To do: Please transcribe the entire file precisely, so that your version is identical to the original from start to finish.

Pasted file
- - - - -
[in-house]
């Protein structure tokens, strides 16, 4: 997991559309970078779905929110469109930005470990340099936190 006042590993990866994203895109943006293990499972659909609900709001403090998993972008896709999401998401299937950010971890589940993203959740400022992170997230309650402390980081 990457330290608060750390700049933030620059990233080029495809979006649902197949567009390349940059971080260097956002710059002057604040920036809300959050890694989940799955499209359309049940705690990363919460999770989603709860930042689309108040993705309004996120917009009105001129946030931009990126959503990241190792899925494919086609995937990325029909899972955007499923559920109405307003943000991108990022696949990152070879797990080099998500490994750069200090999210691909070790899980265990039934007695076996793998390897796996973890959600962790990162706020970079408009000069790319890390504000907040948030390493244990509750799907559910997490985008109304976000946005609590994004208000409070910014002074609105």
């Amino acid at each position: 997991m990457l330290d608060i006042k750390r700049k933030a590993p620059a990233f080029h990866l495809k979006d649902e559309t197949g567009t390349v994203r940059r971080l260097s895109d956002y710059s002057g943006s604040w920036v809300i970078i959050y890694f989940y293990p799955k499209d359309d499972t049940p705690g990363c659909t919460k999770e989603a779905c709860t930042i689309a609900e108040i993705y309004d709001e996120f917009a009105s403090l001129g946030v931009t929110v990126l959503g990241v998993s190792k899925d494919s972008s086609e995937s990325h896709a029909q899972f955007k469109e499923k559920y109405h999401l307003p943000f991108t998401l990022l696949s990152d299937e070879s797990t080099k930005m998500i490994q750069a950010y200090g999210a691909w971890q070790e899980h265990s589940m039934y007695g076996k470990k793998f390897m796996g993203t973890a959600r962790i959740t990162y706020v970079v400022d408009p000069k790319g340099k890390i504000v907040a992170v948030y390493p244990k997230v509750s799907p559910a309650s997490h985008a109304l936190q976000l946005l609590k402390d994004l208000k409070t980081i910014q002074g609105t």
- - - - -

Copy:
[in-house]
């Protein structure tokens, strides 16, 4: 997991559309970078779905929110469109930005470990340099936190 006042590993990866994203895109943006293990499972659909609900709001403090998993972008896709999401998401299937950010971890589940993203959740400022992170997230309650402390980081 990457330290608060750390700049933030620059990233080029495809979006649902197949567009390349940059971080260097956002710059002057604040920036809300959050890694989940799955499209359309049940705690990363919460999770989603709860930042689309108040993705309004996120917009009105001129946030931009990126959503990241190792899925494919086609995937990325029909899972955007499923559920109405307003943000991108990022696949990152070879797990080099998500490994750069200090999210691909070790899980265990039934007695076996793998390897796996973890959600962790990162706020970079408009000069790319890390504000907040948030390493244990509750799907559910997490985008109304976000946005609590994004208000409070910014002074609105």
């Amino acid at each position: 997991m990457l330290d608060i006042k750390r700049k933030a590993p620059a990233f080029h990866l495809k979006d649902e559309t197949g567009t390349v994203r940059r971080l260097s895109d956002y710059s002057g943006s604040w920036v809300i970078i959050y890694f989940y293990p799955k499209d359309d499972t049940p705690g990363c659909t919460k999770e989603a779905c709860t930042i689309a609900e108040i993705y309004d709001e996120f917009a009105s403090l001129g946030v931009t929110v990126l959503g990241v998993s190792k899925d494919s972008s086609e995937s990325h896709a029909q899972f955007k469109e499923k559920y109405h999401l307003p943000f991108t998401l990022l696949s990152d299937e070879s797990t080099k930005m998500i490994q750069a950010y200090g999210a691909w971890q070790e899980h265990s589940m039934y007695g076996k470990k793998f390897m796996g993203t973890a959600r962790i959740t990162y706020v970079v400022d408009p000069k790319g340099k890390i504000v907040a992170v948030y390493p244990k997230v509750s799907p559910a309650s997490h985008a109304l936190q976000l946005l609590k402390d994004l208000k409070t980081i910014q002074g609105t």